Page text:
Israeli Elections

by Brien Jackson

As you’ve no doubt heard by now. It appears that Kadima narrowly edged Likud in the popular voting for the Knesset, in something of an upset. However, because the right-wing “neo-fascist” (and those are Marty Peretz’s words!) Yisrael Beiteinu party, led by Avigdow Lieberman, came in third, it seems most likely that Bibi Neythenau will be asked to take the first crack at forming a government. And it appears that there’s roughly 64 mandates between Likud, YB, National Torah Judaism, Jewish Home, Shas, and the National Union parties, out of 120 total seats, meaning that a far-right government with Bibi as Prime Minister and Lieberman as his main Jewish partner is likely to form. And considering that, for all the rise of Lieberman obscured the fact, Kadima is still a center-right party and the center-left Labor list came in 4th, there’s almost no left of center presence whatsoever in the Knesset.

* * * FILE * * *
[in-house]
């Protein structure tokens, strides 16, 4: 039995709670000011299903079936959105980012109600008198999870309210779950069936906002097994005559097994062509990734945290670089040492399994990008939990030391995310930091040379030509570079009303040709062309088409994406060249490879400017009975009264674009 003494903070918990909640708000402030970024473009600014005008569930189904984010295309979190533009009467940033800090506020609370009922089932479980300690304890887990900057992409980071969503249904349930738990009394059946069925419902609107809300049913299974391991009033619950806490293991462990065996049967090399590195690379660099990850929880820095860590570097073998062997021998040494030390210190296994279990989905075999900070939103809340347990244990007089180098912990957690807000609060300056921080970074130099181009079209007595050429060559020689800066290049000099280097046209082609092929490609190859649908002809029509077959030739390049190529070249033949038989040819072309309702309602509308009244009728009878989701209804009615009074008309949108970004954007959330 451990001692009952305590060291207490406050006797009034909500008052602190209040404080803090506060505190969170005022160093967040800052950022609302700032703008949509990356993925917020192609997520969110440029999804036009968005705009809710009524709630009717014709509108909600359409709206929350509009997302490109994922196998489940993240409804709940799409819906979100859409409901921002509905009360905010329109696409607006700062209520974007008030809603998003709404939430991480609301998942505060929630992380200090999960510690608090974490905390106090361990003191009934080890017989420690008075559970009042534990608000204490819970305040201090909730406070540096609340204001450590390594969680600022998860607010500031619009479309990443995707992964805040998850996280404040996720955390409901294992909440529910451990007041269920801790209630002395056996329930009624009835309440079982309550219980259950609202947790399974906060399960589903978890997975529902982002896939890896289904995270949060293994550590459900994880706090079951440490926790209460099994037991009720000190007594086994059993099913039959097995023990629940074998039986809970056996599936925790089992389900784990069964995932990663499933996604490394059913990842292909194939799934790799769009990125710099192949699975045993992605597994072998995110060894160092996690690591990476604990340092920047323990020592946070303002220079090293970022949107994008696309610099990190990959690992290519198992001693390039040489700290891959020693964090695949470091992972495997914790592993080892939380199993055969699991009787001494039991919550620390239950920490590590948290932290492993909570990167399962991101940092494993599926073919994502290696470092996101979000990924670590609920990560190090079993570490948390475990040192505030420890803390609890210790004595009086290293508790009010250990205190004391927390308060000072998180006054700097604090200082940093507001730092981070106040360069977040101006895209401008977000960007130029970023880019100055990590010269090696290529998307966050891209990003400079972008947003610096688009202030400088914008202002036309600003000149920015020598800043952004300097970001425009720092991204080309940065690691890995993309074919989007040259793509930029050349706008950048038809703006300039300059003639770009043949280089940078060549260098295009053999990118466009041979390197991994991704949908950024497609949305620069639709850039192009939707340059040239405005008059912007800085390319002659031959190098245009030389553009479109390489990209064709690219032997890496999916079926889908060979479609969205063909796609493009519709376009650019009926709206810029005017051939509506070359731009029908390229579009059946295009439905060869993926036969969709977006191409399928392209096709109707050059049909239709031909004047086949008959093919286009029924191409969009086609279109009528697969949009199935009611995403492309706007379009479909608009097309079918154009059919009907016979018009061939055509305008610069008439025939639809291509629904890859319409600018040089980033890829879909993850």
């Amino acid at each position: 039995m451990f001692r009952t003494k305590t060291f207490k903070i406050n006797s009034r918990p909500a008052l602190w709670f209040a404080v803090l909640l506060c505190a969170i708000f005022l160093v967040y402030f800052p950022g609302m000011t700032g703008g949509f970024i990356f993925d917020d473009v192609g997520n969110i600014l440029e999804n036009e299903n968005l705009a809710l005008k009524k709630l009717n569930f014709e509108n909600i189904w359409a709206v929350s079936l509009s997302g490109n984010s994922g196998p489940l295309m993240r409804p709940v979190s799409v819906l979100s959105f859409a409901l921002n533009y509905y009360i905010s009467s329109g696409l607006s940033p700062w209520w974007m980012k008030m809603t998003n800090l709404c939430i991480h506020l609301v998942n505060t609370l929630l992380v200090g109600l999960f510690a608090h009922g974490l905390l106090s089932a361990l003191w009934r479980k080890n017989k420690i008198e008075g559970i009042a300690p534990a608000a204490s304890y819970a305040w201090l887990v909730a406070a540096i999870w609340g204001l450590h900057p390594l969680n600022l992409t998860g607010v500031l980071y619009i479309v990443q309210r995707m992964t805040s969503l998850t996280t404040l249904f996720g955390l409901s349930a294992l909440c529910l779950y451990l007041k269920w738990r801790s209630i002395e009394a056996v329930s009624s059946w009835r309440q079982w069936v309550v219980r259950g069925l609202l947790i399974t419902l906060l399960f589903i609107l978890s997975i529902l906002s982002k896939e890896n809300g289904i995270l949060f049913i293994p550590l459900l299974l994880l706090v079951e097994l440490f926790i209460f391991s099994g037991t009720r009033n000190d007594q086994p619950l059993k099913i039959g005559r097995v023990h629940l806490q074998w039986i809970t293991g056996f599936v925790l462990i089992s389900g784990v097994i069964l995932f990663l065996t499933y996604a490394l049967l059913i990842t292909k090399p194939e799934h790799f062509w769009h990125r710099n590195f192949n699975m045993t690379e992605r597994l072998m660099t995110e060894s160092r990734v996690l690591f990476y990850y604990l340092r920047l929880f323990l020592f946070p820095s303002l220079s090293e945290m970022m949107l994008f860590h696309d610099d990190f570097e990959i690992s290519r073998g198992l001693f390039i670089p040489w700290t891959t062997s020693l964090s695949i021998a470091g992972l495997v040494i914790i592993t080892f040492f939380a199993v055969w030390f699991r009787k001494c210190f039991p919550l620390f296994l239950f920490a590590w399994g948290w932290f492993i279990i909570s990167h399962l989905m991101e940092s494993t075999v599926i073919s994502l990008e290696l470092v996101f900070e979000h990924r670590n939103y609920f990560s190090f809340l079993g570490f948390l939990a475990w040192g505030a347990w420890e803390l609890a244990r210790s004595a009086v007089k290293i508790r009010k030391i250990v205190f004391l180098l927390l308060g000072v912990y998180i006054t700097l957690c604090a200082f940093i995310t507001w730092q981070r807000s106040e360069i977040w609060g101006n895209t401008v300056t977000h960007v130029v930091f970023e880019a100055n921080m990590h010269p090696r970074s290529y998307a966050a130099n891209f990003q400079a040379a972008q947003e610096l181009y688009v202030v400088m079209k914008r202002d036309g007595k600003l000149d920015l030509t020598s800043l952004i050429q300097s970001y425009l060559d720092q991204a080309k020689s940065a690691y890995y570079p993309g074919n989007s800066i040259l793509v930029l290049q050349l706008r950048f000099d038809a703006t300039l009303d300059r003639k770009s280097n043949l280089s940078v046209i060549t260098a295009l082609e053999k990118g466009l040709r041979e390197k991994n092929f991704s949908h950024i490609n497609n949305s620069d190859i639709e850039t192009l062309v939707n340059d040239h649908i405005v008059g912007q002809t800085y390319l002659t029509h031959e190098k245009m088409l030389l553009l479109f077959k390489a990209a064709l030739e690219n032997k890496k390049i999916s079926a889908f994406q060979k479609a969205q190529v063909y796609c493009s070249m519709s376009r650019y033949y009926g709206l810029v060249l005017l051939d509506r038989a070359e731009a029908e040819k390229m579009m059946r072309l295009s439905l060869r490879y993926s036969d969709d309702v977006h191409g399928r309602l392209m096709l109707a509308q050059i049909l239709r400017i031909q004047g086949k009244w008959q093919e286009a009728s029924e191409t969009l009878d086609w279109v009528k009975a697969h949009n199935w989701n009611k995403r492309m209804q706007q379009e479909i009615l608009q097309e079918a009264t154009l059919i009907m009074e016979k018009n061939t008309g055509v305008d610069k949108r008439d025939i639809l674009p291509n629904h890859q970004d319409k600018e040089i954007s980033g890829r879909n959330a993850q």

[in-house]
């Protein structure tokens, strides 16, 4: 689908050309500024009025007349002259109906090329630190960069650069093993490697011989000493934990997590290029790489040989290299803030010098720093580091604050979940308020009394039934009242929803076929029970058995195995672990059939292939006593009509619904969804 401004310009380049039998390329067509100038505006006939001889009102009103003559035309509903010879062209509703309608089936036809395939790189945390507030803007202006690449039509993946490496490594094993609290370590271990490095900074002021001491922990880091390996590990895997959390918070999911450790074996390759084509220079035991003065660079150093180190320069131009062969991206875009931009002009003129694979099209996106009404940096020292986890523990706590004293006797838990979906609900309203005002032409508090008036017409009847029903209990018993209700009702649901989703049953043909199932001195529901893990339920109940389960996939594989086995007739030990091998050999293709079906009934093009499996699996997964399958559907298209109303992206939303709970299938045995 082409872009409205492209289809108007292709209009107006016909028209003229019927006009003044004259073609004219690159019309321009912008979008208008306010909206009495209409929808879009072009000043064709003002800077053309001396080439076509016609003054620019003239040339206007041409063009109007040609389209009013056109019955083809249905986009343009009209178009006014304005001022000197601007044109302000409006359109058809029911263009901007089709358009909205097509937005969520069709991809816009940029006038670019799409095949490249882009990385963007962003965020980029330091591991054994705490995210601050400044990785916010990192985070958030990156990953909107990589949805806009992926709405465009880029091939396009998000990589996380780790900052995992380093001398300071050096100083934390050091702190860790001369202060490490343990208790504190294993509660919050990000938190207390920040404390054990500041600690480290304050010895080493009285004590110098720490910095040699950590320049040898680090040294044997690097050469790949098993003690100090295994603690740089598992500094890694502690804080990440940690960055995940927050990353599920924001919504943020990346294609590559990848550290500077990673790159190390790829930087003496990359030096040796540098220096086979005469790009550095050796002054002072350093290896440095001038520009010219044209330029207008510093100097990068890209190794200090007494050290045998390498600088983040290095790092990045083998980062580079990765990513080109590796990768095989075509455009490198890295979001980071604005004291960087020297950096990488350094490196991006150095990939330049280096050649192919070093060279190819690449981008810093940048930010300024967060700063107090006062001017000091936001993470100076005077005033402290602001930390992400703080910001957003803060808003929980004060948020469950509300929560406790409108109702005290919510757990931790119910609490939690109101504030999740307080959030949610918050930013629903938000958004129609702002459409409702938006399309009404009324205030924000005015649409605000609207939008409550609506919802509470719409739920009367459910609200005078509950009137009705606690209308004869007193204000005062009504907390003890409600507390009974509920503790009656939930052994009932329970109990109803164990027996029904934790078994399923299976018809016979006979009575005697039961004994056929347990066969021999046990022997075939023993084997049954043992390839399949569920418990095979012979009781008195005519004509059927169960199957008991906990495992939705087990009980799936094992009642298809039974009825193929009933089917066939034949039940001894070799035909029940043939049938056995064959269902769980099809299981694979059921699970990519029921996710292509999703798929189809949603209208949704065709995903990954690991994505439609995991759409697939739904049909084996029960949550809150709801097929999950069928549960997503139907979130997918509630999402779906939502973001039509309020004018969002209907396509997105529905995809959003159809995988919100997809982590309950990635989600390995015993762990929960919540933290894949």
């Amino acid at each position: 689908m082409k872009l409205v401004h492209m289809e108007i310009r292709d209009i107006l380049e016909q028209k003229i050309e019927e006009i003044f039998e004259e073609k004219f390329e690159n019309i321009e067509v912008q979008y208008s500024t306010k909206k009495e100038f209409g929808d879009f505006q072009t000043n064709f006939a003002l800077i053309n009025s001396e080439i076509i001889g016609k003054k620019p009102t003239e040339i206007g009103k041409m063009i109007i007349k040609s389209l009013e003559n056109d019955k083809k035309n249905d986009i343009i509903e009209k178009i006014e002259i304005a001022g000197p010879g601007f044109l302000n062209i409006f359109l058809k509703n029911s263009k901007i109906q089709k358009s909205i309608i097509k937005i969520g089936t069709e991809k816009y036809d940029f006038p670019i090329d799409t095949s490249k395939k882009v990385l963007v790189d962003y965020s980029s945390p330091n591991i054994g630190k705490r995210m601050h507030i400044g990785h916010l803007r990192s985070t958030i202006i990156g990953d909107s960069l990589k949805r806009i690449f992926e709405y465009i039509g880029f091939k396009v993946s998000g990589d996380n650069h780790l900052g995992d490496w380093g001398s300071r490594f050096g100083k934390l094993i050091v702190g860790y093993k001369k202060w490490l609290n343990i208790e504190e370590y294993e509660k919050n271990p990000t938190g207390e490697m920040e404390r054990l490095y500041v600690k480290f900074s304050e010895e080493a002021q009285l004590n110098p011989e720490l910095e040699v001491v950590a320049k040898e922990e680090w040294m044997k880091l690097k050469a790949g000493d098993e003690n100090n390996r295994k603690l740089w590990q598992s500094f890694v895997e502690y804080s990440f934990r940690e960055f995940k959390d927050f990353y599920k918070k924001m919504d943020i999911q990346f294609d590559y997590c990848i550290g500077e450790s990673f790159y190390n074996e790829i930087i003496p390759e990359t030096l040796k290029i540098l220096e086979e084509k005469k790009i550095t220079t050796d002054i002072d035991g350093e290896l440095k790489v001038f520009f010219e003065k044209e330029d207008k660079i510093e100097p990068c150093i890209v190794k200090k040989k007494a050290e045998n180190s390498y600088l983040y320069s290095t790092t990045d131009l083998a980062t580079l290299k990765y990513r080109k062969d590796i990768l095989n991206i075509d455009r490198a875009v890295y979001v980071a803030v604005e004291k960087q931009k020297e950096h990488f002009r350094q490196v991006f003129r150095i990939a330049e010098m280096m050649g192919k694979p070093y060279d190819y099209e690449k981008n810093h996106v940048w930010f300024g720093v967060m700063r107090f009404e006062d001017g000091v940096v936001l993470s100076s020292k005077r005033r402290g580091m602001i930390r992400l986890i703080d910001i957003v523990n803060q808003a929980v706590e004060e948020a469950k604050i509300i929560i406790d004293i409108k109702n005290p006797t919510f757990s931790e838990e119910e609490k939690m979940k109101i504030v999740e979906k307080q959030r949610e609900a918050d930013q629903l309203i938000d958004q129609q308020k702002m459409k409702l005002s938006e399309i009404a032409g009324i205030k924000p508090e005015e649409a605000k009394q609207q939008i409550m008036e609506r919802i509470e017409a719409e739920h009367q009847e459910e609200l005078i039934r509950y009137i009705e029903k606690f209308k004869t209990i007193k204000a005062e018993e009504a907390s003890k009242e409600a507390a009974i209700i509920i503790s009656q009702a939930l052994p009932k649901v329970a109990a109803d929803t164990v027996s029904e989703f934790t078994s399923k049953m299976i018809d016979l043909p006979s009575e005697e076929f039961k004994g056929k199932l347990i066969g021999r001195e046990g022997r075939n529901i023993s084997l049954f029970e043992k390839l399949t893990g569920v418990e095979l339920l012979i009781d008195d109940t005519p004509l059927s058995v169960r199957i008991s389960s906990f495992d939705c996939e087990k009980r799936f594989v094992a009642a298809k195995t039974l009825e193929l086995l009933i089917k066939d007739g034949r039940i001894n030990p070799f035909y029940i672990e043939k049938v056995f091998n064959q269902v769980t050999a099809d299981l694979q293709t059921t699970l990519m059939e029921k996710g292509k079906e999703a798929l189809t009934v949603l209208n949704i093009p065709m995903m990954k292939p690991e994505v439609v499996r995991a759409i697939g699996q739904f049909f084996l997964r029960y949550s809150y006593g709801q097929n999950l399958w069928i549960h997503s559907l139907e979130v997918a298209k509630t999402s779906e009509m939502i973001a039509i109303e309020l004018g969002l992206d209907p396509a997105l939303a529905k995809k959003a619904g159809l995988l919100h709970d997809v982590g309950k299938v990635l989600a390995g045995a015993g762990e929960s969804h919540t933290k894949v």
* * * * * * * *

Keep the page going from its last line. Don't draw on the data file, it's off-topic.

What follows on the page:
Judging the practical revelations of this, it should be fairly clear that the Israeli-Palestinian “peace process” is more or less dead at this point, or at the very least on hold indefinitely. With Hamas more popular than ever in the Palestinian territories, including the West Bank, and with a far-right government taking over in Israel, both sides are essentially dominated by groups that want nothing to do with a peaceful settlement that would be acceptable to both sides. Indeed the real question now is how much the new Israeli government will increase settlement activity, particularly in the West Bank, and whether it will leave the two-state solution more or less impossible for good. I think the idea that the Palestinian people are likely to want to be incorporated into the Israeli state anytime soon is unlikely, but it’s also true that the current state of things can’t really go on indefinitely either.

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